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Missouri is cutting back in the book-publishing trade, in part because it already has a stack of books nobody seems to want.
On Thursday, the Missouri Legislature voted to eliminate the hard-bound version of the official state manual, known as the "blue book," and cull many old sections from the even heftier 20-volume set of state laws.
This is a two-part essay on the future of online publishing in the US. In this essay, I argue that professional publishing companies such as Thomson Reuters and Bloomberg hold the keys to the future of the news and information industry, far more than do technology companies such as Google. The goal of this essay is to offer a plausible roadmap for navigating the toughest business challenges facing the news and information publishing industries in the digital age.
In the latest round of the book pricing wars, Amazon.com Inc. has begun selling a number of new hardcover books published this month by Pearson PLC's Penguin Group (USA) for only $9.99 amid a dispute between the two companies over electronic books.
Penguin stopped providing digital editions of new titles to Amazon as of April 1 because Penguin and Amazon haven't yet struck an agreement on a new "agency" pricing model, in which publishers set the retail prices of their e-books. Out of the five major publishers that struck an agency-pricing deal with Apple Inc., Penguin is the only one that hasn't yet reached an agreement with Amazon.
Since Amazon can't sell the digital editions of Penguin's books, it is, in effect, showing its customers that Amazon is still the place to go for discount pricing. The low price also serves to put pressure on Penguin, as publishers passionately dislike the steep discounts. Many publishers say a $9.99 price tag on a new hardcover book cheapens the value in the minds of consumers.
Fresh Air on WHYY
Interview with Ken Auletta
Ken Auletta's latest column asks the question, "Can the iPad topple the Kindle and save the book business?" The article, published in the April 26 issue of The New Yorker magazine, discusses the ongoing battle between publishing companies and Amazon for pricing e-books, which are projected to eventually account for as much as 40 percent of all books sold.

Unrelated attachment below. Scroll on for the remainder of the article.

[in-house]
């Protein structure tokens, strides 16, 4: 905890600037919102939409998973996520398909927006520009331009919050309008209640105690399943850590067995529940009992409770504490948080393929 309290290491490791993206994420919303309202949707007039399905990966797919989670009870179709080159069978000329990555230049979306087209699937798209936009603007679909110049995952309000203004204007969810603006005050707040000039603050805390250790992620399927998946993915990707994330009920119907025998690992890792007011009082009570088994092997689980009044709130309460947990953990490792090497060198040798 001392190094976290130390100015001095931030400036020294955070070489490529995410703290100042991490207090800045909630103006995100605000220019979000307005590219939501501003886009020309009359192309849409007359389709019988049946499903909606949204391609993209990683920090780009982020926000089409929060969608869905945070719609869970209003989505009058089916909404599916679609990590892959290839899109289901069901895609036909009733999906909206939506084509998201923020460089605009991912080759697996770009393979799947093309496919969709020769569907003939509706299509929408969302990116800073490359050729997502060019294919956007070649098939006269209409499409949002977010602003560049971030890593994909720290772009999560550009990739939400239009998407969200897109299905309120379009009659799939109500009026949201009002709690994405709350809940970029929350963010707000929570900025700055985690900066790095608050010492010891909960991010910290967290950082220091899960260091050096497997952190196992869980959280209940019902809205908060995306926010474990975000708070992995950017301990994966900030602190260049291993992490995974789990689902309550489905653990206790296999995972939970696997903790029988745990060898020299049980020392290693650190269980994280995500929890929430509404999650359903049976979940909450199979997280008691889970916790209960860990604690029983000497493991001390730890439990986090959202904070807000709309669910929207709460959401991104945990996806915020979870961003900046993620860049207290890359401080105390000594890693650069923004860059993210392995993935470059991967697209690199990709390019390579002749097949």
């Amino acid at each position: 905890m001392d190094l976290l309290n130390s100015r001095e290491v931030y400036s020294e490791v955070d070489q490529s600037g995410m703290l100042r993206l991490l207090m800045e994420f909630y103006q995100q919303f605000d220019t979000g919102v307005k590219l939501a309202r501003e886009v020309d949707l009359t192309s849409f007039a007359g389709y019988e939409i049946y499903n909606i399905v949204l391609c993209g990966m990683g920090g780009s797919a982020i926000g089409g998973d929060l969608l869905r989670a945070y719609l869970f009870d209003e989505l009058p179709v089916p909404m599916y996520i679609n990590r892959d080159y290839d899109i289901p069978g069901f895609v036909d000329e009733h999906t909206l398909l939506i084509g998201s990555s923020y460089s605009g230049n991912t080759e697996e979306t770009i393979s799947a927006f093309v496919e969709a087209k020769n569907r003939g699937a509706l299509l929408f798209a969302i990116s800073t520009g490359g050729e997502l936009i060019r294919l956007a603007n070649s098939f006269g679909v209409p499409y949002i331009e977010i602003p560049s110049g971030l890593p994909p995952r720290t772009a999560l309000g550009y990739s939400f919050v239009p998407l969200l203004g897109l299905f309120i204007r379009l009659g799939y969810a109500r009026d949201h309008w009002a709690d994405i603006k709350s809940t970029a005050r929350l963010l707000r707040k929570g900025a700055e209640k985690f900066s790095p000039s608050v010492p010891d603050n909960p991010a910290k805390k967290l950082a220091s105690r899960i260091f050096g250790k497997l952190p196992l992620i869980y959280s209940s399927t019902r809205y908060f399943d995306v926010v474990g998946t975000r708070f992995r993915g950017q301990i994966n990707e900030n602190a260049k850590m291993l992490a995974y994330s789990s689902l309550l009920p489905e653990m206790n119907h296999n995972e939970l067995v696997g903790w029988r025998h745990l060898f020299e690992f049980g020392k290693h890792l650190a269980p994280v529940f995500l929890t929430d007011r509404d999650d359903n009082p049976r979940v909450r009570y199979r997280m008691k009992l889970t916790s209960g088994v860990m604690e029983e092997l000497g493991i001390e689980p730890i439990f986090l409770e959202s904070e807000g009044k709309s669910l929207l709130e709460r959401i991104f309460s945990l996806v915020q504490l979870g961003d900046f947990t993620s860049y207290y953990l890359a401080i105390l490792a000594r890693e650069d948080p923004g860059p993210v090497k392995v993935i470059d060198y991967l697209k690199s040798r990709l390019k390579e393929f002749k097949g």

Auletta is also the author of 11 books, including World War 3.0: Microsoft and Its Enemies and Googled: The End of the World As We Know It, which tracked the development of Google from a search engine to the provider of all things Internet. He has written the "Annals of Communications" column for The New Yorker since 1992.
Listen to full piece or read interview highlights here.
A dead author is making a big splash in the publishing industry. William Styron wrote towering works of literature -- "Sophie's Choice" among them. Styron died four years ago. His work is about to be published as electronic books. But the author's long-time publisher will not be collecting the profits.
By now it must be clear to all but a handful of diehards that the business model based on returnability of books for credit, a practice instituted by the trade book industry some 75 years ago, is no longer viable. In fact it has proven to be a bargain with the Devil.
Some pundits ascribe the woes of our business to printed books themselves, saying that the medium is no longer appropriate for our times. In truth nothing is wrong with printed books. Everything is wrong with the way they are distributed.
advantage, schmantage "Who loses the shell game? Academics whose work is less widely available than it should be, and anyone who wants to read the primary literature. Who wins? Publishers, whose prices have been allowed to escalate because they have largely escaped scrutiny (except by librarians, who for no good reason that I can see have been largely ignored, at least until relatively recently, by academic and political decision makers). "
Ken Auletta of The New Yorker writes:
On the morning of January 27th—an aeon ago, in tech time—Steve Jobs was to appear at the Yerba Buena Center for the Arts, in downtown San Francisco, to unveil Apple’s new device, the iPad. Hundreds of journalists and invited guests, including Al Gore, Yo-Yo Ma, and Robert Iger, the C.E.O. of Disney, milled around the theatre, waiting for Jobs to appear. The sound system had been playing a medley of Bob Dylan songs; it went quiet as the lights came up onstage and Jobs walked out, to the crowd’s applause.
In the weeks before, the book industry had been full of unaccustomed optimism; in some publishing circles, the device had been referred to as “the Jesus tablet.” The industry was desperate for a savior. Between 2002 and 2008, annual sales had grown just 1.6 per cent, and profit margins were shrinking. -- Read More